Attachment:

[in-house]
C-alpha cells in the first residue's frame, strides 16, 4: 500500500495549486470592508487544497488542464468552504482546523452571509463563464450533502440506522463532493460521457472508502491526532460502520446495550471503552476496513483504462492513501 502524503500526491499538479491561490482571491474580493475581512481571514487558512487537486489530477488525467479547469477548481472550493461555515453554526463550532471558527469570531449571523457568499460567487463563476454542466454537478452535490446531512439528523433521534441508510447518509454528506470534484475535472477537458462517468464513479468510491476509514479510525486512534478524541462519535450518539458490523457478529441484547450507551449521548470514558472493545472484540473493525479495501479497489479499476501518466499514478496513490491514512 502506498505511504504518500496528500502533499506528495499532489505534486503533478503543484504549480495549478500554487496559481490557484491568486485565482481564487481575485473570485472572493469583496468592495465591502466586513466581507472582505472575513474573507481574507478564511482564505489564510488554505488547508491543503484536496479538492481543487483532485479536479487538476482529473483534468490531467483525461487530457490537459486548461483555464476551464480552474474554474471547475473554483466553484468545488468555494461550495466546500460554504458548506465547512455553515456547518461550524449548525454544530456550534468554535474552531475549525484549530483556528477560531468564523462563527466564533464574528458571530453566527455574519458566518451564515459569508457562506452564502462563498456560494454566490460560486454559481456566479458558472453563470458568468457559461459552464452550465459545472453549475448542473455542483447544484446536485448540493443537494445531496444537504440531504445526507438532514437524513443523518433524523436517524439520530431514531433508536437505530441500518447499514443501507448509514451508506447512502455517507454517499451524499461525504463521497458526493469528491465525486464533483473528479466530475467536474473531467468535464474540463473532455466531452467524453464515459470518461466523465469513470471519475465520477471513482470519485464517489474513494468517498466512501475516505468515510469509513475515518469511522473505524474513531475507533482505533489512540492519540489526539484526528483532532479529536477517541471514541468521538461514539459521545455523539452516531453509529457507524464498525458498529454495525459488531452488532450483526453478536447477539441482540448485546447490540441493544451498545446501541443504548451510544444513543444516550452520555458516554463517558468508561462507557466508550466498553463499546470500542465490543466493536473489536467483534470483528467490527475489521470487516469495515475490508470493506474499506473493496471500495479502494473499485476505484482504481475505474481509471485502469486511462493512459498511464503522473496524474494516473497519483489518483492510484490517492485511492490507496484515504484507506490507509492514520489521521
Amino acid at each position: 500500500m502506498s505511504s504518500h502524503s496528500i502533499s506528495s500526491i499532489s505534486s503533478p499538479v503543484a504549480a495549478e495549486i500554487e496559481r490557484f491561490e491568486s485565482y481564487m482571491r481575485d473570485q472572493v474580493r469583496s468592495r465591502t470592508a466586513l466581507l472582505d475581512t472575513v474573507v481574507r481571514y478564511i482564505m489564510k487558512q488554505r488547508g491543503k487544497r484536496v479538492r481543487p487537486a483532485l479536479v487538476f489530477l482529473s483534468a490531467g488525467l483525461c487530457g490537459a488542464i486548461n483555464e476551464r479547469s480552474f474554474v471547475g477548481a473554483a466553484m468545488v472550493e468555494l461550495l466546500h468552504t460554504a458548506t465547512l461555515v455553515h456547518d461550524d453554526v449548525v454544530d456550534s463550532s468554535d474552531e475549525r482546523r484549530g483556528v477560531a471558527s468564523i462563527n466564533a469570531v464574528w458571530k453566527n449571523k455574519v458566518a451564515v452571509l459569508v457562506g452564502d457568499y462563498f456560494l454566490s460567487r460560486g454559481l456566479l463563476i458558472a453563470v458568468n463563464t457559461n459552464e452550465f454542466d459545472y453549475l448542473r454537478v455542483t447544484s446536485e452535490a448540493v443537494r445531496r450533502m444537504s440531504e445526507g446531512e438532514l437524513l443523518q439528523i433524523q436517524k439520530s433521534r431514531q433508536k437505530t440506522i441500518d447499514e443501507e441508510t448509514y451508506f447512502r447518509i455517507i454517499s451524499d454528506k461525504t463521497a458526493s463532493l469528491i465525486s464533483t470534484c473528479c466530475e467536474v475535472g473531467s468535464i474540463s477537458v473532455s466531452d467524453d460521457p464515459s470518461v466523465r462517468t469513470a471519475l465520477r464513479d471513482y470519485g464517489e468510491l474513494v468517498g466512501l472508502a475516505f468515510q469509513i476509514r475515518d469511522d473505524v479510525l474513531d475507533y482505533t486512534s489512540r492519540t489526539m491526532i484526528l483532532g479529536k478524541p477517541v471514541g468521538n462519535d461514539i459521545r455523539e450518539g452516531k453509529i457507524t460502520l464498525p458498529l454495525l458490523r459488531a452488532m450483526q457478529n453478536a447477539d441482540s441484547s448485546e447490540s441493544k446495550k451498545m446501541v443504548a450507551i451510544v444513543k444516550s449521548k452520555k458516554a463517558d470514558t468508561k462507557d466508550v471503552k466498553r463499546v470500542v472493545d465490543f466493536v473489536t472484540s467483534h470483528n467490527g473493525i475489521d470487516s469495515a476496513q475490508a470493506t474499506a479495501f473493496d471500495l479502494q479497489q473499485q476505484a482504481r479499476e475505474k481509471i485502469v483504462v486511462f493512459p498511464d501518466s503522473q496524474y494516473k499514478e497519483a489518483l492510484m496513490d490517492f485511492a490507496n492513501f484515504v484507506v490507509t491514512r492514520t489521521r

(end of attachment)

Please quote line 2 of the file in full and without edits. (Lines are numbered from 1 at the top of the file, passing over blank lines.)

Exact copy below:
C-alpha cells in the first residue's frame, strides 16, 4: 500500500495549486470592508487544497488542464468552504482546523452571509463563464450533502440506522463532493460521457472508502491526532460502520446495550471503552476496513483504462492513501 502524503500526491499538479491561490482571491474580493475581512481571514487558512487537486489530477488525467479547469477548481472550493461555515453554526463550532471558527469570531449571523457568499460567487463563476454542466454537478452535490446531512439528523433521534441508510447518509454528506470534484475535472477537458462517468464513479468510491476509514479510525486512534478524541462519535450518539458490523457478529441484547450507551449521548470514558472493545472484540473493525479495501479497489479499476501518466499514478496513490491514512 502506498505511504504518500496528500502533499506528495499532489505534486503533478503543484504549480495549478500554487496559481490557484491568486485565482481564487481575485473570485472572493469583496468592495465591502466586513466581507472582505472575513474573507481574507478564511482564505489564510488554505488547508491543503484536496479538492481543487483532485479536479487538476482529473483534468490531467483525461487530457490537459486548461483555464476551464480552474474554474471547475473554483466553484468545488468555494461550495466546500460554504458548506465547512455553515456547518461550524449548525454544530456550534468554535474552531475549525484549530483556528477560531468564523462563527466564533464574528458571530453566527455574519458566518451564515459569508457562506452564502462563498456560494454566490460560486454559481456566479458558472453563470458568468457559461459552464452550465459545472453549475448542473455542483447544484446536485448540493443537494445531496444537504440531504445526507438532514437524513443523518433524523436517524439520530431514531433508536437505530441500518447499514443501507448509514451508506447512502455517507454517499451524499461525504463521497458526493469528491465525486464533483473528479466530475467536474473531467468535464474540463473532455466531452467524453464515459470518461466523465469513470471519475465520477471513482470519485464517489474513494468517498466512501475516505468515510469509513475515518469511522473505524474513531475507533482505533489512540492519540489526539484526528483532532479529536477517541471514541468521538461514539459521545455523539452516531453509529457507524464498525458498529454495525459488531452488532450483526453478536447477539441482540448485546447490540441493544451498545446501541443504548451510544444513543444516550452520555458516554463517558468508561462507557466508550466498553463499546470500542465490543466493536473489536467483534470483528467490527475489521470487516469495515475490508470493506474499506473493496471500495479502494473499485476505484482504481475505474481509471485502469486511462493512459498511464503522473496524474494516473497519483489518483492510484490517492485511492490507496484515504484507506490507509492514520489521521